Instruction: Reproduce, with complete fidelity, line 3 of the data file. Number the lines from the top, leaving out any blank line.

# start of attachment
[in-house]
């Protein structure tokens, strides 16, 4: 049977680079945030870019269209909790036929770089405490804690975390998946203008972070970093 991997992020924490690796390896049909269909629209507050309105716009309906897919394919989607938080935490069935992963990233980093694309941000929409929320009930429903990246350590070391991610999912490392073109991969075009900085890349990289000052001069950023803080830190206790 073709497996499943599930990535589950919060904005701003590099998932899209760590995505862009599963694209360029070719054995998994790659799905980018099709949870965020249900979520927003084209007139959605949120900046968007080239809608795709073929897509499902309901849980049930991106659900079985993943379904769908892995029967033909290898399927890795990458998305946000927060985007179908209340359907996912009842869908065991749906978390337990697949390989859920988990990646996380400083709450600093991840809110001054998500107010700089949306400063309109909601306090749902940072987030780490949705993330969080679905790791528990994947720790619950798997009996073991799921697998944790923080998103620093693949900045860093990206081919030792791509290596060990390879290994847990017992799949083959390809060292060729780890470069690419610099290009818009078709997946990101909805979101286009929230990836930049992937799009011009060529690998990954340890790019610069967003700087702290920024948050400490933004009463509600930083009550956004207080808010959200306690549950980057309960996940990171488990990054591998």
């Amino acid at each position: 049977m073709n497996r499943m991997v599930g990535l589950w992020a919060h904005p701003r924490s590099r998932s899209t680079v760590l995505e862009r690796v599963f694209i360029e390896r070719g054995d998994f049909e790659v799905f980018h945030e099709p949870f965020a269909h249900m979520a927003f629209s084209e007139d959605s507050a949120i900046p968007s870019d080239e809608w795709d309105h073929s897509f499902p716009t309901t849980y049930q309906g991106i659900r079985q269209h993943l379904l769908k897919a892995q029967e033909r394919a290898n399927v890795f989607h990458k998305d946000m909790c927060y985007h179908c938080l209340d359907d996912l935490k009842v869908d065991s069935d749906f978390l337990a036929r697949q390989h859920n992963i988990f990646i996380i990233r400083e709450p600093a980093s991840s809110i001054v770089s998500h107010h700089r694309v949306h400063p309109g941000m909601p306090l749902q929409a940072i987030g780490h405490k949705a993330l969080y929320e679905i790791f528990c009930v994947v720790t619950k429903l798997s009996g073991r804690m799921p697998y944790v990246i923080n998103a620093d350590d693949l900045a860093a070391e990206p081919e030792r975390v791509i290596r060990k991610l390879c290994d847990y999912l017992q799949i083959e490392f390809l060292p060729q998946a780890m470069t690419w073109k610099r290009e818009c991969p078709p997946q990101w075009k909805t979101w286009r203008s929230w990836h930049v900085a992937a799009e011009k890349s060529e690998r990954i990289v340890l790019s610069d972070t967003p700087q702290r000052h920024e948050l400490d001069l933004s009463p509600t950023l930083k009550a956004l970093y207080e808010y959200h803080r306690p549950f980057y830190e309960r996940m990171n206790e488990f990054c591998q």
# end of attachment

């Amino acid at each position: 049977m073709n497996r499943m991997v599930g990535l589950w992020a919060h904005p701003r924490s590099r998932s899209t680079v760590l995505e862009r690796v599963f694209i360029e390896r070719g054995d998994f049909e790659v799905f980018h945030e099709p949870f965020a269909h249900m979520a927003f629209s084209e007139d959605s507050a949120i900046p968007s870019d080239e809608w795709d309105h073929s897509f499902p716009t309901t849980y049930q309906g991106i659900r079985q269209h993943l379904l769908k897919a892995q029967e033909r394919a290898n399927v890795f989607h990458k998305d946000m909790c927060y985007h179908c938080l209340d359907d996912l935490k009842v869908d065991s069935d749906f978390l337990a036929r697949q390989h859920n992963i988990f990646i996380i990233r400083e709450p600093a980093s991840s809110i001054v770089s998500h107010h700089r694309v949306h400063p309109g941000m909601p306090l749902q929409a940072i987030g780490h405490k949705a993330l969080y929320e679905i790791f528990c009930v994947v720790t619950k429903l798997s009996g073991r804690m799921p697998y944790v990246i923080n998103a620093d350590d693949l900045a860093a070391e990206p081919e030792r975390v791509i290596r060990k991610l390879c290994d847990y999912l017992q799949i083959e490392f390809l060292p060729q998946a780890m470069t690419w073109k610099r290009e818009c991969p078709p997946q990101w075009k909805t979101w286009r203008s929230w990836h930049v900085a992937a799009e011009k890349s060529e690998r990954i990289v340890l790019s610069d972070t967003p700087q702290r000052h920024e948050l400490d001069l933004s009463p509600t950023l930083k009550a956004l970093y207080e808010y959200h803080r306690p549950f980057y830190e309960r996940m990171n206790e488990f990054c591998q």